“Scapa Glansa is the perfect invitation for whisky lovers to discover the Orcadian landscape. We are proud to offer this as a gentle introduction to the world of peated whiskies, and it has been a real pleasure drawing on the inspiration of the unexpected contrasts of Orkney to create Scapa Glansa …”

The whisky is bottled at 40 % alcohol by volume.

scapa-glansa-75cl-bottleIn the Bottle 5/5

Scapa Glansa arrives in a nice display box (not shown) which piques the interest of the consumer. There is just enough information on the box to keep that interest growing, and inside the box the whisky is held in a medium tall bottle with attractive labeling. The bottles are closed with high density cork stoppers which give me that nice satisfying ‘pop’ when I open them.

In the Glass 8/10

The whisky displays itself with an amber colour, and when I tilt and twirl my glencairn I see a thin film, the crest of which releases long slender legs. The initial nose is light and somewhat musty. There is a soft ashy peat in the background with scents of willow trees and fresh hay in the foreground. I also sense some fruity notes of pear, banana and pineapple with a mild sweep of vanilla and almond. The glass does not change much as I let the whisky breathe, and my feeling is that we have a young dram that is somewhat undeveloped at this point.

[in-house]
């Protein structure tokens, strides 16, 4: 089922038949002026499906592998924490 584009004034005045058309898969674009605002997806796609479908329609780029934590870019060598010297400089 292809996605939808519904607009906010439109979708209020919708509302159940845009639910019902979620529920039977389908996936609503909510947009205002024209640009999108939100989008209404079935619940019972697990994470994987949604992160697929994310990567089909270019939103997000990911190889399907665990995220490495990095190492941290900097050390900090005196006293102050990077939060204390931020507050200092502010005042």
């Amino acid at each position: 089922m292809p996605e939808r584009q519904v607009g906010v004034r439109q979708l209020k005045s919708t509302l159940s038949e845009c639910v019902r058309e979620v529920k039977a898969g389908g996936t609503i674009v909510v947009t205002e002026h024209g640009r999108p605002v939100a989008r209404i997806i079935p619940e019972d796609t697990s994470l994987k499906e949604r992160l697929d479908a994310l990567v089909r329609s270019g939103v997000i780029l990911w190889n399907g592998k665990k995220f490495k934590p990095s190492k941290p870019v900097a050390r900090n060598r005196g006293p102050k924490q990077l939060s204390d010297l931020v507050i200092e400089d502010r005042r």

In the Mouth 46.5/60

The whisky carries a bit of astringency in the delivery with a bite of citrus zest and the brashness of youth. Fine oak spice and butterscotch are somewhat obscured by the smokiness of the dram as are some light fruit flavours of apricot and pear. The whisky underneath the peat tastes young and undeveloped, and the peated flavour itself seemed almost the same. Drawing peat from a barrel is not the same as bringing about that smoky flavour from peated barley. I found sipping the dram difficult, perhaps my suggested cocktail is a better way to enjoy the dram (see recipe below).

In the Throat 11.5/15

The whisky fades out during a finish which I found rather bland and uninteresting. There is nothing really wrong in the exit, but then again there is nothing really right about it either.

The Afterburn  8/10